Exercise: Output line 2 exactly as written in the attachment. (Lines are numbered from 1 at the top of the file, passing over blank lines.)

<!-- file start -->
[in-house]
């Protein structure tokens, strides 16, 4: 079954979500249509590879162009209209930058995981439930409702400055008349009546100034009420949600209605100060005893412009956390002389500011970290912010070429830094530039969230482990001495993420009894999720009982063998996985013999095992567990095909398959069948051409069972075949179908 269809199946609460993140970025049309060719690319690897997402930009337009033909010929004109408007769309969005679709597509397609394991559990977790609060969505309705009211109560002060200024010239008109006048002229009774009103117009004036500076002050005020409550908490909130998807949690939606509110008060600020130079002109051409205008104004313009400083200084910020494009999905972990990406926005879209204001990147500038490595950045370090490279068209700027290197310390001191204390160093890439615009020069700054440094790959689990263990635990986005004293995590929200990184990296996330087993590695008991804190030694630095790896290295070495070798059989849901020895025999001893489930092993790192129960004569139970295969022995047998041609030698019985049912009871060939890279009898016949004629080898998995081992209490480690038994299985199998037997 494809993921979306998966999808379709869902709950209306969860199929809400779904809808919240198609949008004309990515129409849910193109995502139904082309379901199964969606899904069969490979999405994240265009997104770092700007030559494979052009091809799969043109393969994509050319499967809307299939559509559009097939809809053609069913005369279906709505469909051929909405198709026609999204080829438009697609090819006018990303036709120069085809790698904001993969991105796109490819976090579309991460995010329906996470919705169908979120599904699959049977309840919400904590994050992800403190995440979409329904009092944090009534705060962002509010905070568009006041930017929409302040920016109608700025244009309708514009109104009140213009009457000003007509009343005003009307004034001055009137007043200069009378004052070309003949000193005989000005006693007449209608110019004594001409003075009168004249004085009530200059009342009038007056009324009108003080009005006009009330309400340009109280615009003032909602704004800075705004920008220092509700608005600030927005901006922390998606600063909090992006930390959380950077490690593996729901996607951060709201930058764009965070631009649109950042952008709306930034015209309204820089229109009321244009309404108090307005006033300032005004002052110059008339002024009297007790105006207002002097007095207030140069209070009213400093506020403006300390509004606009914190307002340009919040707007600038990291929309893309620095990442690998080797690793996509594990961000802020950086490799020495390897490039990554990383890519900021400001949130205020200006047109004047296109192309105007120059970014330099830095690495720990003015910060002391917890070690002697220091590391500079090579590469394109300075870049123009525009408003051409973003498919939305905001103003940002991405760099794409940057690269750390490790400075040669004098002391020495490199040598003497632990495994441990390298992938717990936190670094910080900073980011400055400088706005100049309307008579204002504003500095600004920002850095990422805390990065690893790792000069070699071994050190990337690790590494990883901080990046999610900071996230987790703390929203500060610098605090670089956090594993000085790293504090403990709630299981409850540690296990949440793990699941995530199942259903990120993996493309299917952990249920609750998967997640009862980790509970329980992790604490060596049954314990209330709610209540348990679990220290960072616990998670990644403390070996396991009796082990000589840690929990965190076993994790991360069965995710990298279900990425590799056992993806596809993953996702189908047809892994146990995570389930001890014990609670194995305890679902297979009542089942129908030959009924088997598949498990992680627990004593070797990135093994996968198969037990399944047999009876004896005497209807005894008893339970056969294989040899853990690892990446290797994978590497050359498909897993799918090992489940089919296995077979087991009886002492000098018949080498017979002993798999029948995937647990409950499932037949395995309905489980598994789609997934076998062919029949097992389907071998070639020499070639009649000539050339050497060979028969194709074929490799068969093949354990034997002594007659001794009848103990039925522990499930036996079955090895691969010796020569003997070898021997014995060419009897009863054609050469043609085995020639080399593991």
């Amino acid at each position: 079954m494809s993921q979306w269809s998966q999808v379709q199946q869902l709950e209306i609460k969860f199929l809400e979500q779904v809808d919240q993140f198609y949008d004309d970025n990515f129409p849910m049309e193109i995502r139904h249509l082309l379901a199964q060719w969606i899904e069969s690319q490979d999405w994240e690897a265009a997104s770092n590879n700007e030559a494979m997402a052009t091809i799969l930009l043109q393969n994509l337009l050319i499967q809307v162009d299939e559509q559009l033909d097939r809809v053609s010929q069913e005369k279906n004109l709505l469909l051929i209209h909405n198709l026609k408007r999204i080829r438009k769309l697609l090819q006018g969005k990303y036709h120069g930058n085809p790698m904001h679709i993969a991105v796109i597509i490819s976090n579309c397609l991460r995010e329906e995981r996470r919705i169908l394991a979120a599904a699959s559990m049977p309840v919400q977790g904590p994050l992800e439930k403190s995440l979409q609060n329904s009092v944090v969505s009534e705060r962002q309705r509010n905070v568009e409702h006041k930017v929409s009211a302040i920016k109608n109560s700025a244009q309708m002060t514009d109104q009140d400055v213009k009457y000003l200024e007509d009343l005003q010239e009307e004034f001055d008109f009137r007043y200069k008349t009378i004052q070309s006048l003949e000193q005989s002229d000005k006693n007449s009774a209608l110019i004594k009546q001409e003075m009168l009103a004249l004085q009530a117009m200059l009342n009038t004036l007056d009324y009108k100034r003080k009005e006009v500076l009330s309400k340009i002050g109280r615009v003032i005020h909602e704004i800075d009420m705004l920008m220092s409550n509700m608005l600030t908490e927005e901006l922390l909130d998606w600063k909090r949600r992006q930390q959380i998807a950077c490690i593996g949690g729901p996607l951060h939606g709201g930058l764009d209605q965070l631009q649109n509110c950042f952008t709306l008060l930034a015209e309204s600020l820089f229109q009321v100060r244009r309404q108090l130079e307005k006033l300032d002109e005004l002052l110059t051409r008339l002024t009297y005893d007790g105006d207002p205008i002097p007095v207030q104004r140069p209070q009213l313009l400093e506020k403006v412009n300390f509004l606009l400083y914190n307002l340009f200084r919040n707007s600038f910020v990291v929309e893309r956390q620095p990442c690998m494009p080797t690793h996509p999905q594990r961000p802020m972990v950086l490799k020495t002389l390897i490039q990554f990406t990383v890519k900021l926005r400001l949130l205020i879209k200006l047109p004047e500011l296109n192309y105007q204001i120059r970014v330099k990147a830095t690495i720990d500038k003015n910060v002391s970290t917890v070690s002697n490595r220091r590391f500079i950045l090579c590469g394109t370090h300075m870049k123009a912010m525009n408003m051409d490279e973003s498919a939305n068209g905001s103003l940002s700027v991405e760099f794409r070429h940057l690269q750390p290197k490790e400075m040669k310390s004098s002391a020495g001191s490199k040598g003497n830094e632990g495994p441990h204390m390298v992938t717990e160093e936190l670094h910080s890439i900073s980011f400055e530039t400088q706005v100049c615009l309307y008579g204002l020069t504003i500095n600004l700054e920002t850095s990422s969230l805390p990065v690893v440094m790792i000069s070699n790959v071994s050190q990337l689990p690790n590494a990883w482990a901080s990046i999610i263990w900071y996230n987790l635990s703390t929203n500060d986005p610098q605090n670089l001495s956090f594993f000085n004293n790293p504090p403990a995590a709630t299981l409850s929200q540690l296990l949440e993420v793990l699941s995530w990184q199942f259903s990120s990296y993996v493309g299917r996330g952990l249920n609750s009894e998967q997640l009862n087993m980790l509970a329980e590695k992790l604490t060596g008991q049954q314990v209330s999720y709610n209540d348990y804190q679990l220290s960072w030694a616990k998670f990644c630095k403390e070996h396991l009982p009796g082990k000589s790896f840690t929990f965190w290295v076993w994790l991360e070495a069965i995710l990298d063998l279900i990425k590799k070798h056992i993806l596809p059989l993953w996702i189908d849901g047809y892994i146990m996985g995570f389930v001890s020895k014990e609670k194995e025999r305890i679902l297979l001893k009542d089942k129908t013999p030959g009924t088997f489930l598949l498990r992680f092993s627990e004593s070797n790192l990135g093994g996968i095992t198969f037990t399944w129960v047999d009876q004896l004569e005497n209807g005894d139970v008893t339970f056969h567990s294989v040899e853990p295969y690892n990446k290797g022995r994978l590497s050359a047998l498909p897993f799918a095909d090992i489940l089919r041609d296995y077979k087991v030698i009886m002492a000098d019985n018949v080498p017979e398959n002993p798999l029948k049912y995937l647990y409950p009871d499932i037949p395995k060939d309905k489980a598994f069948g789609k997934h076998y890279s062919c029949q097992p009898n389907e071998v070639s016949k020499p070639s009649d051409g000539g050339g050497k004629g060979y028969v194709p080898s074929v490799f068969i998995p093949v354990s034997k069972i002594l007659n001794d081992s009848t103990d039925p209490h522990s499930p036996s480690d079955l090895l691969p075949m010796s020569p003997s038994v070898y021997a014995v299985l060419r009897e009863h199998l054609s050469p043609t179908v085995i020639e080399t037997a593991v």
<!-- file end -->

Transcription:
């Protein structure tokens, strides 16, 4: 079954979500249509590879162009209209930058995981439930409702400055008349009546100034009420949600209605100060005893412009956390002389500011970290912010070429830094530039969230482990001495993420009894999720009982063998996985013999095992567990095909398959069948051409069972075949179908 269809199946609460993140970025049309060719690319690897997402930009337009033909010929004109408007769309969005679709597509397609394991559990977790609060969505309705009211109560002060200024010239008109006048002229009774009103117009004036500076002050005020409550908490909130998807949690939606509110008060600020130079002109051409205008104004313009400083200084910020494009999905972990990406926005879209204001990147500038490595950045370090490279068209700027290197310390001191204390160093890439615009020069700054440094790959689990263990635990986005004293995590929200990184990296996330087993590695008991804190030694630095790896290295070495070798059989849901020895025999001893489930092993790192129960004569139970295969022995047998041609030698019985049912009871060939890279009898016949004629080898998995081992209490480690038994299985199998037997 494809993921979306998966999808379709869902709950209306969860199929809400779904809808919240198609949008004309990515129409849910193109995502139904082309379901199964969606899904069969490979999405994240265009997104770092700007030559494979052009091809799969043109393969994509050319499967809307299939559509559009097939809809053609069913005369279906709505469909051929909405198709026609999204080829438009697609090819006018990303036709120069085809790698904001993969991105796109490819976090579309991460995010329906996470919705169908979120599904699959049977309840919400904590994050992800403190995440979409329904009092944090009534705060962002509010905070568009006041930017929409302040920016109608700025244009309708514009109104009140213009009457000003007509009343005003009307004034001055009137007043200069009378004052070309003949000193005989000005006693007449209608110019004594001409003075009168004249004085009530200059009342009038007056009324009108003080009005006009009330309400340009109280615009003032909602704004800075705004920008220092509700608005600030927005901006922390998606600063909090992006930390959380950077490690593996729901996607951060709201930058764009965070631009649109950042952008709306930034015209309204820089229109009321244009309404108090307005006033300032005004002052110059008339002024009297007790105006207002002097007095207030140069209070009213400093506020403006300390509004606009914190307002340009919040707007600038990291929309893309620095990442690998080797690793996509594990961000802020950086490799020495390897490039990554990383890519900021400001949130205020200006047109004047296109192309105007120059970014330099830095690495720990003015910060002391917890070690002697220091590391500079090579590469394109300075870049123009525009408003051409973003498919939305905001103003940002991405760099794409940057690269750390490790400075040669004098002391020495490199040598003497632990495994441990390298992938717990936190670094910080900073980011400055400088706005100049309307008579204002504003500095600004920002850095990422805390990065690893790792000069070699071994050190990337690790590494990883901080990046999610900071996230987790703390929203500060610098605090670089956090594993000085790293504090403990709630299981409850540690296990949440793990699941995530199942259903990120993996493309299917952990249920609750998967997640009862980790509970329980992790604490060596049954314990209330709610209540348990679990220290960072616990998670990644403390070996396991009796082990000589840690929990965190076993994790991360069965995710990298279900990425590799056992993806596809993953996702189908047809892994146990995570389930001890014990609670194995305890679902297979009542089942129908030959009924088997598949498990992680627990004593070797990135093994996968198969037990399944047999009876004896005497209807005894008893339970056969294989040899853990690892990446290797994978590497050359498909897993799918090992489940089919296995077979087991009886002492000098018949080498017979002993798999029948995937647990409950499932037949395995309905489980598994789609997934076998062919029949097992389907071998070639020499070639009649000539050339050497060979028969194709074929490799068969093949354990034997002594007659001794009848103990039925522990499930036996079955090895691969010796020569003997070898021997014995060419009897009863054609050469043609085995020639080399593991």